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Major Crimes - Internal Affairs - Review - "This Is Going To Be A Long Day"

3.17 - "Internal Affairs"

This week on Major Crimes, a thief of a caretaker ends up dead in his apartment, and none other than Detective Sanchez is the primary suspect. Rusty comes home to find Jack, Sharon's ex husband has broken in and waiting, while drunk and raving about winning it big.

"Where's your jewelry box?"

Detective Sanchez finds his mother on the floor of her living room while she's recovering from surgery. She swears she's only been lying there for a few minutes. Sanches notices that a jewelry box is missing, and her caretaker, Tino Rodriguez walks in shortly afterwards, drunk, with his mother's money in hand. Sanchez roughs him up pretty badly, and then Tino runs back home.

Later, as Tao and Provenza approach the philanderer's apartment to see about Sanchez's mother's missing items, they notice his door is open, and then find him dead in his living room. Unfortunately, it looks as though he either might have succumb to the injuries inflicted on him by Sanchez, or someone attacked him in his home after the fight.

While the episode overall had a feel similar to any other show where a main character is mistakenly accused of a terrible crime, once again the tone and acting held things in place nicely. Mary McDonnell had her first real chance to bring back out her impartial and enigmatic side in order to protect the team and Sanchez from what would be an impending Internal Affairs investigation (if you'll remember, that's where she transferred from, so she knew how things would go down, and she prepared accordingly.)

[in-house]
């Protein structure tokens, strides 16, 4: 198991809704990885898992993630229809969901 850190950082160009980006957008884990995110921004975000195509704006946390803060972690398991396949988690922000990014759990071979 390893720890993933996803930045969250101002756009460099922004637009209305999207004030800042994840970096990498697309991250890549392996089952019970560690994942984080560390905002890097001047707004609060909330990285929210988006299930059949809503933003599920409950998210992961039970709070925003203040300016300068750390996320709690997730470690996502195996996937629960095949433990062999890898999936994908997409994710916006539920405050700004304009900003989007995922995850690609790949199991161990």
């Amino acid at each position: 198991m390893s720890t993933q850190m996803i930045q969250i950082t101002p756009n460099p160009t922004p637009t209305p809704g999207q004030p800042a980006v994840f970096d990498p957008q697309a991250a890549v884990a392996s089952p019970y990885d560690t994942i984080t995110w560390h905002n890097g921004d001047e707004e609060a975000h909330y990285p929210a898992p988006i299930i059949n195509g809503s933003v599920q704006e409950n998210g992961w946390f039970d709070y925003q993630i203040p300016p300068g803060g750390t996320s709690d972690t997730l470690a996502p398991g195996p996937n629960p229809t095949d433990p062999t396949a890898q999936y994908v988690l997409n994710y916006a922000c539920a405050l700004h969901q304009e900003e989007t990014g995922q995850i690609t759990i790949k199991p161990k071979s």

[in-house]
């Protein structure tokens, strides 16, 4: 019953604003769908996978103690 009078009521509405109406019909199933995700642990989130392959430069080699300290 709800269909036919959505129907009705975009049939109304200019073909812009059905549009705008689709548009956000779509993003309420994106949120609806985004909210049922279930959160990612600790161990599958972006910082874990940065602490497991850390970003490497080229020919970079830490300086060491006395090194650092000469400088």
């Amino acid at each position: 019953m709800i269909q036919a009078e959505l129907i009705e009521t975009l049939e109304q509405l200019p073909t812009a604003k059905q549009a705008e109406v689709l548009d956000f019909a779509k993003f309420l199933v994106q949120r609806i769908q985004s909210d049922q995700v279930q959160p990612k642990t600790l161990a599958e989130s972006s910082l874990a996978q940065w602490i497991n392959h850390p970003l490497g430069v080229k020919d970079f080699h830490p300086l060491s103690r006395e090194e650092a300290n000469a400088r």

While it was nice to see her at her best even in the face of her team being against her welcoming investigation and distancing herself and the others from the case, it was a bit odd to me given that she's had SO much experience with issues like the one in this episode, I thought it was off that they'd still have Provenza resist it so much. But he likely is set in his ways, which is to say, he still regards process and formality with the same hot-headed temperament that he always had. Sanchez also further played into his own usual characteristic issues, as he lost his temper more than once, in his capacity as a police officer as well as a son, when his mother was brought in for further questioning about the events that took place.